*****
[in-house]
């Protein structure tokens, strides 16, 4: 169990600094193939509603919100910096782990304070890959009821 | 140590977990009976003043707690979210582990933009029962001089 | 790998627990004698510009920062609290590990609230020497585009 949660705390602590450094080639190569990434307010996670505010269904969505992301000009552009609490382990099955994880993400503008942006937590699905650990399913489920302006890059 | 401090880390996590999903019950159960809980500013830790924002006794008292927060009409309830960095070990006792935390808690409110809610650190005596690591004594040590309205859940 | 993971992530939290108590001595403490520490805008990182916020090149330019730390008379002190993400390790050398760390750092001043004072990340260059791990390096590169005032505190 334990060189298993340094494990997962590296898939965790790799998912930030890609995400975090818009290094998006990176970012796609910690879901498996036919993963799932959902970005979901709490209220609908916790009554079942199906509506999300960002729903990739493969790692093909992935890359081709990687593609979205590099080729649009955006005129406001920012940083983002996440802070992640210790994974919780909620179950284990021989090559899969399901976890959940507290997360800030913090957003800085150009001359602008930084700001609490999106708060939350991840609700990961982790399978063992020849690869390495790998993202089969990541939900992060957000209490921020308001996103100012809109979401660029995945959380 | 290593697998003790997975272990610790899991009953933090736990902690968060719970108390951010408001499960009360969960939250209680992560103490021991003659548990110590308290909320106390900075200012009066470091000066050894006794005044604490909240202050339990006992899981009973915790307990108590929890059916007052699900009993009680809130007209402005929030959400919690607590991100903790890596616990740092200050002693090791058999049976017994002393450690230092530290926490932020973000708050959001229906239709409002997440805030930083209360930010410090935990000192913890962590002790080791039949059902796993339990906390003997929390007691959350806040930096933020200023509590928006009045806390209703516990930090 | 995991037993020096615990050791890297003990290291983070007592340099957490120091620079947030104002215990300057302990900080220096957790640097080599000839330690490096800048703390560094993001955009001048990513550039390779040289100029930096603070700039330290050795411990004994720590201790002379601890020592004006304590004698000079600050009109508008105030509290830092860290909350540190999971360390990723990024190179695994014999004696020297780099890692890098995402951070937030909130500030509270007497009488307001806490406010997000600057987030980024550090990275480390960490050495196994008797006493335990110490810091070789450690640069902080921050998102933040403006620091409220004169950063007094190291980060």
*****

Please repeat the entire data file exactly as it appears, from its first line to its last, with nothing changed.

[in-house]
């Protein structure tokens, strides 16, 4: 169990600094193939509603919100910096782990304070890959009821 | 140590977990009976003043707690979210582990933009029962001089 | 790998627990004698510009920062609290590990609230020497585009 949660705390602590450094080639190569990434307010996670505010269904969505992301000009552009609490382990099955994880993400503008942006937590699905650990399913489920302006890059 | 401090880390996590999903019950159960809980500013830790924002006794008292927060009409309830960095070990006792935390808690409110809610650190005596690591004594040590309205859940 | 993971992530939290108590001595403490520490805008990182916020090149330019730390008379002190993400390790050398760390750092001043004072990340260059791990390096590169005032505190 334990060189298993340094494990997962590296898939965790790799998912930030890609995400975090818009290094998006990176970012796609910690879901498996036919993963799932959902970005979901709490209220609908916790009554079942199906509506999300960002729903990739493969790692093909992935890359081709990687593609979205590099080729649009955006005129406001920012940083983002996440802070992640210790994974919780909620179950284990021989090559899969399901976890959940507290997360800030913090957003800085150009001359602008930084700001609490999106708060939350991840609700990961982790399978063992020849690869390495790998993202089969990541939900992060957000209490921020308001996103100012809109979401660029995945959380 | 290593697998003790997975272990610790899991009953933090736990902690968060719970108390951010408001499960009360969960939250209680992560103490021991003659548990110590308290909320106390900075200012009066470091000066050894006794005044604490909240202050339990006992899981009973915790307990108590929890059916007052699900009993009680809130007209402005929030959400919690607590991100903790890596616990740092200050002693090791058999049976017994002393450690230092530290926490932020973000708050959001229906239709409002997440805030930083209360930010410090935990000192913890962590002790080791039949059902796993339990906390003997929390007691959350806040930096933020200023509590928006009045806390209703516990930090 | 995991037993020096615990050791890297003990290291983070007592340099957490120091620079947030104002215990300057302990900080220096957790640097080599000839330690490096800048703390560094993001955009001048990513550039390779040289100029930096603070700039330290050795411990004994720590201790002379601890020592004006304590004698000079600050009109508008105030509290830092860290909350540190999971360390990723990024190179695994014999004696020297780099890692890098995402951070937030909130500030509270007497009488307001806490406010997000600057987030980024550090990275480390960490050495196994008797006493335990110490810091070789450690640069902080921050998102933040403006620091409220004169950063007094190291980060």